What I’m Reading: The ever-popular “other side of the story” story

23 Aug

The Paris WifeThe Paris Wife by Paula McLain

My rating: 3 of 5 stars

I wouldn’t call this fictionalized account of Ernest Hemingway’s early career and marriage any great work of literature, but it was an interesting and lyrical read.

The Lost Generation makes for a fascinating subject, all the more intriguing for its being true–which is sometimes hard to believe. Nevermind the traveling all over the world partying hard on practically no money, there was the marriage itself–the center of the plot. At first I was just irritated with Hemingway, characterized (probably faithfully) as the brand of pig-headedness, selfishness, and insanity often typical of artistic genius. But when the affair arrives, as it must, Hadley drove me just as crazy.

I guess maybe it was “the times” (as my husband suggested when I was recounting the book), but sorry, I can’t buy it–that Hadley would remain friends with the other woman, that the three would travel together after the affair came to light, that she would just lay there in the same bed as her husband slept with his mistress.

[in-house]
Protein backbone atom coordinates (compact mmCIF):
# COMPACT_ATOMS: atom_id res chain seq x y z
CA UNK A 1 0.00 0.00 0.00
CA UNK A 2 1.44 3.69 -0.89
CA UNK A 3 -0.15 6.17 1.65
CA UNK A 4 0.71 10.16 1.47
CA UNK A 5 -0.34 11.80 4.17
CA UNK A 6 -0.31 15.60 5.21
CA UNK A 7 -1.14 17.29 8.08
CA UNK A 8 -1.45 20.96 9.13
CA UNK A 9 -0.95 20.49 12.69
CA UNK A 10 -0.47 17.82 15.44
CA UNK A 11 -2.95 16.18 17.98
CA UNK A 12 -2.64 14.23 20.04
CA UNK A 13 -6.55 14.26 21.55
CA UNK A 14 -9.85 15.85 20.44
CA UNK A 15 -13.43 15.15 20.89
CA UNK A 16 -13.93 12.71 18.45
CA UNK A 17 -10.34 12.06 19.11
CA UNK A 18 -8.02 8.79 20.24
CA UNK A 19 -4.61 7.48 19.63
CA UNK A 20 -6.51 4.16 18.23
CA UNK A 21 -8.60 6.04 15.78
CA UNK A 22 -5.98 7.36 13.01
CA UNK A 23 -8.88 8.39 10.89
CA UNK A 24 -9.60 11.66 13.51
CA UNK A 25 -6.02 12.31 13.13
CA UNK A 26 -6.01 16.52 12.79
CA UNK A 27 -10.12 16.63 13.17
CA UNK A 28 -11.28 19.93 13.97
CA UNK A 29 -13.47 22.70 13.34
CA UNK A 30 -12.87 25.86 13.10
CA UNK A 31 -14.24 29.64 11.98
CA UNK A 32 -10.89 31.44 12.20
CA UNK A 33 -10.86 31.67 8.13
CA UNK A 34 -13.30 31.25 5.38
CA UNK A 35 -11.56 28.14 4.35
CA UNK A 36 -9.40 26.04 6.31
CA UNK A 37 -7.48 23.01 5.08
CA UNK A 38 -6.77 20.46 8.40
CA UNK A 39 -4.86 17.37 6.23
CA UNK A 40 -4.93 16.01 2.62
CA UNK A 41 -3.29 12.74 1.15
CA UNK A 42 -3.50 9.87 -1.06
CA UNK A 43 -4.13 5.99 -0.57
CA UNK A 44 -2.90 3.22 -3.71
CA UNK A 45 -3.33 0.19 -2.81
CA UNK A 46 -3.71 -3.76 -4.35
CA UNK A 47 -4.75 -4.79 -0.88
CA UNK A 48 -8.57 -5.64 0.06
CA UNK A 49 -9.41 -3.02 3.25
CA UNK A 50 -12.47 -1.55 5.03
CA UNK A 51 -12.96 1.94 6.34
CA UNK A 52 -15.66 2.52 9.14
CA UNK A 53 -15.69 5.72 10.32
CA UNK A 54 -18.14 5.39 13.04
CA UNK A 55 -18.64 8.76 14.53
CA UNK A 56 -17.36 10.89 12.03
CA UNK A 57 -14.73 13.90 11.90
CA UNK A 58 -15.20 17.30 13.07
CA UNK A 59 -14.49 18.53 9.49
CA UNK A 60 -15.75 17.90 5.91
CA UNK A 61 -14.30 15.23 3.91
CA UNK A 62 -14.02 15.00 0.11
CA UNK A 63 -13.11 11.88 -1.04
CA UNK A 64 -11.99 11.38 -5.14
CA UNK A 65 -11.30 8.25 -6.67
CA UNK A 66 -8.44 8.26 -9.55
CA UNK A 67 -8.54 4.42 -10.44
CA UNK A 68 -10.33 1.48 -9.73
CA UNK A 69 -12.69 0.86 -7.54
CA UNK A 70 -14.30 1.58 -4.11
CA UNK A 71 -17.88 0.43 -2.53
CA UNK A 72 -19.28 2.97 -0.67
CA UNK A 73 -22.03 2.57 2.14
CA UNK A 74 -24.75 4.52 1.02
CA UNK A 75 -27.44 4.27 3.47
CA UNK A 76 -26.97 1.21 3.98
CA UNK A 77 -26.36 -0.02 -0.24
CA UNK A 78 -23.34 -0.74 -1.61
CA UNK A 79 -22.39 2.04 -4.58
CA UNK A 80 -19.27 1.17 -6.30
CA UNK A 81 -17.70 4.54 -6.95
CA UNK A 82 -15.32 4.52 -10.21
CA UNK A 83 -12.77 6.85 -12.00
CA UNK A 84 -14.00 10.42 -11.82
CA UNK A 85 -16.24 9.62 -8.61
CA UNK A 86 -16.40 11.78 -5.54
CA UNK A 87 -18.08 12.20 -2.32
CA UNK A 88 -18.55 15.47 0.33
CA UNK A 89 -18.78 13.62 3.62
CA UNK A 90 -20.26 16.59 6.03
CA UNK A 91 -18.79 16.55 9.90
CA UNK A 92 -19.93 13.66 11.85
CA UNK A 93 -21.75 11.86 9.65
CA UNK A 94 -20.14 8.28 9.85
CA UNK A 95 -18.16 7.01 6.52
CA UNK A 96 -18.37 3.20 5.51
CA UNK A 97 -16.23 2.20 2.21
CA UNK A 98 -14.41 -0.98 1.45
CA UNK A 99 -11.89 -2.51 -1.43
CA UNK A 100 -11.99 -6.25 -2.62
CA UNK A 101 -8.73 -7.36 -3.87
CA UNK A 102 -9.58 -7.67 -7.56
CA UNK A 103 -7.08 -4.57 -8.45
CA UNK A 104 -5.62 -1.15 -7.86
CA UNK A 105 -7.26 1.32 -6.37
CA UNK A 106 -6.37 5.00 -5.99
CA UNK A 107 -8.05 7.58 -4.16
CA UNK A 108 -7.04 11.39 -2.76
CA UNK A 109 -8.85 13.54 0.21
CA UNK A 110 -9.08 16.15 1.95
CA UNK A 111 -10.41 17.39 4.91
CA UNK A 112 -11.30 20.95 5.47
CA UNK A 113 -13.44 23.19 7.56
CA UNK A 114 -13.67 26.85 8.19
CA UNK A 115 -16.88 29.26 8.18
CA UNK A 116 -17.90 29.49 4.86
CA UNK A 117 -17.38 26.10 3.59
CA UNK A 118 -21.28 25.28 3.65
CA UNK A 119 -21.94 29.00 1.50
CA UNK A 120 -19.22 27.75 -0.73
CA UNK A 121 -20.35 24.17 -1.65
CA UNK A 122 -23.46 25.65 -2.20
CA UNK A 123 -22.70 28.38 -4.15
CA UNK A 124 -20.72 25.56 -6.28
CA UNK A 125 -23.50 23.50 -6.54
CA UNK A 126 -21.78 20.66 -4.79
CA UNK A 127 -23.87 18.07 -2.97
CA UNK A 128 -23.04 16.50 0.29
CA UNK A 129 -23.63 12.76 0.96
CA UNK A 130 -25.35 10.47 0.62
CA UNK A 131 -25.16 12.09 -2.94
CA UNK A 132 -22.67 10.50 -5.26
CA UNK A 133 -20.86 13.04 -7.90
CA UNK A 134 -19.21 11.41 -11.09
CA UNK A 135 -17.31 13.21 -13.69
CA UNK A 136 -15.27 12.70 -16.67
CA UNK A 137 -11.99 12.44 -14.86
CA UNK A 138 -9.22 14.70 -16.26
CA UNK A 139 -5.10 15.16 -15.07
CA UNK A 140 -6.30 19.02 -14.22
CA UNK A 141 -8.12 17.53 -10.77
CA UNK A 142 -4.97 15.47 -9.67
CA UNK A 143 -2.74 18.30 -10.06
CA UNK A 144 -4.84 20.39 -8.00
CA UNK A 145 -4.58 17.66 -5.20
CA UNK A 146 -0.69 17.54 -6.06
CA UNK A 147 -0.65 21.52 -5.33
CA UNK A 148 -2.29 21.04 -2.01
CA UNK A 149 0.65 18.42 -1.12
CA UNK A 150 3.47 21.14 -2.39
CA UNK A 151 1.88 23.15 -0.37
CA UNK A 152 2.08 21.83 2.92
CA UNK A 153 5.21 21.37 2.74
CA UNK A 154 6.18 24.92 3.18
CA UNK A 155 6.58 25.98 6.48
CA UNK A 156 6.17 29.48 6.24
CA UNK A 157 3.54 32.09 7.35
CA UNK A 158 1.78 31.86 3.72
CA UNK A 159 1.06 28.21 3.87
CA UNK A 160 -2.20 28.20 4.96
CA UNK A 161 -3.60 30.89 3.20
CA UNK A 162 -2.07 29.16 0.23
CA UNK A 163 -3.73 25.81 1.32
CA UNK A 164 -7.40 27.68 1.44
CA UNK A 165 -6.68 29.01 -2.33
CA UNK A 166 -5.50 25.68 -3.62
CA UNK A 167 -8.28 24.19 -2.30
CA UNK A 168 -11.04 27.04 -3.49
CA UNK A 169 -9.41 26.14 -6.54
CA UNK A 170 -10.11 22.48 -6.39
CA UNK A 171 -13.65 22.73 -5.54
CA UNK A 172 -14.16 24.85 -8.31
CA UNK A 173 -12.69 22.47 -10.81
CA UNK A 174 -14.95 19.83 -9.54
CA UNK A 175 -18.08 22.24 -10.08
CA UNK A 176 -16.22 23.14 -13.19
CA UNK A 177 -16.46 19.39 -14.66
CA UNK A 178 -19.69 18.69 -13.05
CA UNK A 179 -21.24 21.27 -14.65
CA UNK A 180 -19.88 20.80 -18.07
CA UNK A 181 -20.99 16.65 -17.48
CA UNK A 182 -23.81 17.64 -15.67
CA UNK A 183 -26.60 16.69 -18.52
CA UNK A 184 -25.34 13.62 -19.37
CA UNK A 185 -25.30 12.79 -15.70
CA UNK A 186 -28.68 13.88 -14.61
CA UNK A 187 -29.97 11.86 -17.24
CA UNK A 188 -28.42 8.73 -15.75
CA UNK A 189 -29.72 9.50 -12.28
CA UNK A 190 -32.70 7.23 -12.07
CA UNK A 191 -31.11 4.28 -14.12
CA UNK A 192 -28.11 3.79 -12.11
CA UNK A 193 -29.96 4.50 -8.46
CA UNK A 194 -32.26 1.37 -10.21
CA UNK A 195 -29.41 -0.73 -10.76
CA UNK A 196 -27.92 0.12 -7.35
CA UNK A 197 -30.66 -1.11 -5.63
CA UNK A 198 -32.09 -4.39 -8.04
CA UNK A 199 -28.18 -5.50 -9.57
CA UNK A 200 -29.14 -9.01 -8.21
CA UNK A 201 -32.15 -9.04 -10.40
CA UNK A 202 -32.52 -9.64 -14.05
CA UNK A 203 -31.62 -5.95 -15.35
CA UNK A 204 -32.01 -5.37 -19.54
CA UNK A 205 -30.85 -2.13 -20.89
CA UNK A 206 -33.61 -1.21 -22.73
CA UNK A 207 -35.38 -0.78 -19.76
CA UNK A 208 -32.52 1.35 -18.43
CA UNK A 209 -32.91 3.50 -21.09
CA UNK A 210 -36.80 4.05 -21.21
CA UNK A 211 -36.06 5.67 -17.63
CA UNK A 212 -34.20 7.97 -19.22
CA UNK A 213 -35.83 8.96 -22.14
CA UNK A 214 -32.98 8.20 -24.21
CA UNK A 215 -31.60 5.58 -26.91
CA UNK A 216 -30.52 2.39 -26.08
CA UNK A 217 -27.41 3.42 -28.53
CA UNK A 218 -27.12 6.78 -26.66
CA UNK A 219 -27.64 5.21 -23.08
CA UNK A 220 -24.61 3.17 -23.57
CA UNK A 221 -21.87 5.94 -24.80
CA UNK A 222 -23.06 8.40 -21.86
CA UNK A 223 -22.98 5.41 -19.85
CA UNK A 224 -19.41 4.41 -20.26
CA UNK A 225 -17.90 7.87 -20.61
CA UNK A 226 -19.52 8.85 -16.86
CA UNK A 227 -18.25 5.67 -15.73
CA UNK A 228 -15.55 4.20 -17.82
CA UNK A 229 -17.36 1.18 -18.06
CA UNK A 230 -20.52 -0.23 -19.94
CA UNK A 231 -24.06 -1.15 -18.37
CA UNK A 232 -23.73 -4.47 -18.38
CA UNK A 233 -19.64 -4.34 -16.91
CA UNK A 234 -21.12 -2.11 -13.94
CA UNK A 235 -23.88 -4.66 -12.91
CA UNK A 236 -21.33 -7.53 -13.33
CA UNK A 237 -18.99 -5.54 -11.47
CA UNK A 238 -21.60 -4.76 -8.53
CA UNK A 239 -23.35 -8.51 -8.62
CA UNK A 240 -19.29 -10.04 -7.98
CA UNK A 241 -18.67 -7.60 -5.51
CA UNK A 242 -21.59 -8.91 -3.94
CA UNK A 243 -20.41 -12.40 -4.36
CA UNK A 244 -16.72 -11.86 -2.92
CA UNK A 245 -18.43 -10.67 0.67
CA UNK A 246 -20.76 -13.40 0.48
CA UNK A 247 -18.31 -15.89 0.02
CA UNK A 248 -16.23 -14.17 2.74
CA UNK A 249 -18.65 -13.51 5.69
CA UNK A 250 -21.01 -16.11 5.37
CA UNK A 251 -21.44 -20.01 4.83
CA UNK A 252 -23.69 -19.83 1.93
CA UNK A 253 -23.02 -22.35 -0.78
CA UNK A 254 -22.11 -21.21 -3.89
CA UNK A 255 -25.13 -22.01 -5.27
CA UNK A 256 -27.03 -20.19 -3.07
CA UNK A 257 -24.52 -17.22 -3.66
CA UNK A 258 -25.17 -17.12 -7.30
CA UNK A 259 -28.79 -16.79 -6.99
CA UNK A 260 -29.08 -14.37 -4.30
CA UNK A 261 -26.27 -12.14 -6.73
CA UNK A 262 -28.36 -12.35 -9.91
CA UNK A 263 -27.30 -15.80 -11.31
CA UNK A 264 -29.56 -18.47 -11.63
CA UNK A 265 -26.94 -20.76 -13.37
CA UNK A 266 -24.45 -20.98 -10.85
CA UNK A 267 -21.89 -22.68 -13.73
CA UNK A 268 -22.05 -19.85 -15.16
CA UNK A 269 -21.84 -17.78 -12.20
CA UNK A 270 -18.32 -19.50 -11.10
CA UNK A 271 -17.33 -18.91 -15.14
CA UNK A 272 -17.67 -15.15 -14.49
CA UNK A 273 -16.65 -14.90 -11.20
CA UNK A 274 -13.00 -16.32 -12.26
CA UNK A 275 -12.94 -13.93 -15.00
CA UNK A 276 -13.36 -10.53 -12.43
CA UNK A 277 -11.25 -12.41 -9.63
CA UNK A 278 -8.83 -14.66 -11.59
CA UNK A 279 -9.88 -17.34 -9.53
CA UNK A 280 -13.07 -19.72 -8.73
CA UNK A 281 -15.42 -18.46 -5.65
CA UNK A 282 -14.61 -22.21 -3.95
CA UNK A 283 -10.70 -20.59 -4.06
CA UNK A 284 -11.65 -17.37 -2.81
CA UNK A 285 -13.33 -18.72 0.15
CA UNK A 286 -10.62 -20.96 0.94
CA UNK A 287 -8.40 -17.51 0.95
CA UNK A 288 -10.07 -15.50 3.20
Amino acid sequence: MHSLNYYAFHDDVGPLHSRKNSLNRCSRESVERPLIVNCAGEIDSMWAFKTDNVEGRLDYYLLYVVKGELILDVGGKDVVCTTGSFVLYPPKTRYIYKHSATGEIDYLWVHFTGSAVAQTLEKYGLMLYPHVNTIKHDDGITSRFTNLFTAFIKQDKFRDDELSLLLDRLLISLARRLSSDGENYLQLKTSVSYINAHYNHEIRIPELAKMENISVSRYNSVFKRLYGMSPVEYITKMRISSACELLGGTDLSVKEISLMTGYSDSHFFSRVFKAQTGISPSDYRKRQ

I’m not referring to the truthfulness of those events, but the literary believability. In other words, it might be historically accurate that Hadley didn’t slap a bitch, but McLain didn’t give a compelling enough character justification for me. In fact, even in the epilogue (my least favorite kind..long, expositional narrative) it becomes clear that Hadley is entirely defined by Ernest, even 35 years after a four year marriage. By asserting that she and Ernest know she’s more than just “the Paris wife,” she proves that in fact, she isn’t.

For a book whose sole purpose is to flesh out a marginal historical figure, the reader gets a Hadley with surprisingly little sense of self.

Postscript: I am, however, inspired to revisit Hemingway’s writing. The real main character of this book is what they refer to as “the work,” and it’s the anchoring star of the constellation of the story’s events. I disliked Hemingway’s style during the obligatory lit/comp reading assignments, but I’ll add him to my try-again-now-that-I’m-more-grown-up list. 

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